BY RYAN KEMP
Golf may be near the bottom of sports interests of teens and people in their 20s, but Greg Duncan doesn’t care what the majority thinks. The 24-year-old Jensen Beach resident is making a splash at local golf tournaments. His love of the game has grown here, but it started where he was born — in Scotland.
He loved golf as a child and decided to bring that with him to the United States when he was 14 years old.
“I started when I was 3 years old because my dad got me into it and I was hooked from there,” Duncan says.
“It was nice to see my kid love golf at such a young age,” said Ken Duncan, Greg’s father. “He really was a natural at it and its always great to have a common interest with your kids.”
Duncan had to make a number of adjustments to his adopted country, including the golf courses.
“It was tough. The weather was something I had to get used to over here and just the way the courses are laid out is completely different,” he said. “Over there, you have hills and more bunkers, where here is mostly just an air game.”
When asked which he prefers, he said, “I’d have to say Scotland. You can be more creative with your shots over there and it’s always more exciting to play that way.”
Another change was the level of competition, which he says is greater in the U.S.
“In Scotland, you really only have about three tours, whereas here you have tours all around the country such as the West Coast tours, Carolina tours and all the tours here in Florida,” Duncan said. “That’s what makes the play around here a lot more competitive.”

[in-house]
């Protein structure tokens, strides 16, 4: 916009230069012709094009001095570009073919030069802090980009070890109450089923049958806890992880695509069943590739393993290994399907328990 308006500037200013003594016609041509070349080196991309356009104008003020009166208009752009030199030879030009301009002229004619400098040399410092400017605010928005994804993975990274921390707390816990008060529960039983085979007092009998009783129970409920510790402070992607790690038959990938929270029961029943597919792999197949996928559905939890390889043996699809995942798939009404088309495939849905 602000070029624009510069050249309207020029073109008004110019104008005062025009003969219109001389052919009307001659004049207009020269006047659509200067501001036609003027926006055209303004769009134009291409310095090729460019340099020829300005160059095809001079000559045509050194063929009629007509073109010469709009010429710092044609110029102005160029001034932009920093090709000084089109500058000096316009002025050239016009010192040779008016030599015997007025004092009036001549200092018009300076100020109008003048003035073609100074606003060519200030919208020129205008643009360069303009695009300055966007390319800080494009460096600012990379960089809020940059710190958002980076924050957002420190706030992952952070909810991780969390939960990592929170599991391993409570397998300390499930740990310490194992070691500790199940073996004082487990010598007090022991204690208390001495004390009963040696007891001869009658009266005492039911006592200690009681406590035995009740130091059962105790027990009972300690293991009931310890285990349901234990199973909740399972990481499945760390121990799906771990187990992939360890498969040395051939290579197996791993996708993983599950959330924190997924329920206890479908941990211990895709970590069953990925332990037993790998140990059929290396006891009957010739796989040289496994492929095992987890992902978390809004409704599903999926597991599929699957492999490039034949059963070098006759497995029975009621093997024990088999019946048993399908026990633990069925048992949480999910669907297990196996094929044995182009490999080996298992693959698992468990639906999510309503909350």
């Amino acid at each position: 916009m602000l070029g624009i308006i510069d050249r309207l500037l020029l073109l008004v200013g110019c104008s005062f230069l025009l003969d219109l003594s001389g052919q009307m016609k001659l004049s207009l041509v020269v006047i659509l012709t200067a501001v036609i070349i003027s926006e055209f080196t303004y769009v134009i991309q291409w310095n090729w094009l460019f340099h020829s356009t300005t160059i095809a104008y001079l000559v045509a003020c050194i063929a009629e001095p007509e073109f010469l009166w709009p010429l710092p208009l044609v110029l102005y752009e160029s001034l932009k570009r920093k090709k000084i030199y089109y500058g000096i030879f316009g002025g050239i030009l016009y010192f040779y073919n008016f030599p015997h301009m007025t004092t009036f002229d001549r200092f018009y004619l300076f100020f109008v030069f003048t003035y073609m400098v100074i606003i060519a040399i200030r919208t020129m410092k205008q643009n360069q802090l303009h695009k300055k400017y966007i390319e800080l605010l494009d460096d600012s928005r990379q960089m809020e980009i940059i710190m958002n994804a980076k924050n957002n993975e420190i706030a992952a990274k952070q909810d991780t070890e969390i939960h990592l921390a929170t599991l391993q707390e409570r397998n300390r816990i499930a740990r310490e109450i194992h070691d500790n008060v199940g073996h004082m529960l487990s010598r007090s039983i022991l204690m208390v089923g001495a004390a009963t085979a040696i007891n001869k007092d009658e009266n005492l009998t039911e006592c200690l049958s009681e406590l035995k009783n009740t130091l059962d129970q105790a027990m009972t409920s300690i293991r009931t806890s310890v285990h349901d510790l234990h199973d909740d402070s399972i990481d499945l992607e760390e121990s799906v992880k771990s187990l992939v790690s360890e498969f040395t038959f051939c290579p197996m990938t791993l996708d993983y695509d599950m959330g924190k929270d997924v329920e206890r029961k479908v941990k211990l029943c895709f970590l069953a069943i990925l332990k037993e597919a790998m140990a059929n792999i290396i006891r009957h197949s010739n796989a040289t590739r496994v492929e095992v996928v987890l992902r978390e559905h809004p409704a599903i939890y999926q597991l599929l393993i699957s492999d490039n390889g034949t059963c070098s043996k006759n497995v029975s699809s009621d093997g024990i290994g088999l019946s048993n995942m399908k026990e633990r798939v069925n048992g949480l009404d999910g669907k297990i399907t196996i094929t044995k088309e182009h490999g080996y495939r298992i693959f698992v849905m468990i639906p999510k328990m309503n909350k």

Golf wasn’t the only thing he had to adjust to, however.
“It was hard for me to leave all my friends in Scotland, come over here and not know anyone,” Duncan said. “Golf helped me adjust to that, though, as the more I played here the more great people I met. So it’s not just a game for me but a way of life.”
Golf has regained some of its appeal to younger people, Duncan says, because of younger stars such as Ricky Fowler, Rory McIlroy and Jordan Spieth.
“I think we can thank Tiger for that,” he said. “He definitely helped promote the game a lot for the younger generation. The kids watched it for him, and now all those kids are coming of age to compete for the tournaments they saw Tiger dominate.”
Sponsors play a big role, too, for up-and-coming players like him. “It’s very tough to get sponsors, and really it’s all about connections and being lucky, honestly,” he said.
With so many young great golfers, which does Duncan look up to the most?
“I would have to be between Rory McIlroy and Jason Day,” he said. “I would go with Day because he not only wins but the way he goes about it. He is very humble and from a golf standpoint he is so calm under pressure. That is a big part of golf.
“It doesn’t matter if he is teeing off on the first hole or putting for a birdie to win a tournament. You see no difference in him and he just sinks it. I definitely want that to be a big part of my game as well.”
One particular win that stands out for every athlete. For Duncan, it was his first tournament win, which was at Evergreen Golf Club in Palm City.
“The weather conditions were terrible,” he said. “I still ended up shooting three-under and went to a four-hole playoff. It just felt great finally getting that first tournament win under my belt and knowing that I can do that again.”
Duncan has been a pro for five years now and hopes to build on that and other successes on the GOLFslinger.com Tour. “I’ve won five professional tournaments so far, but hopefully that’ll increase.”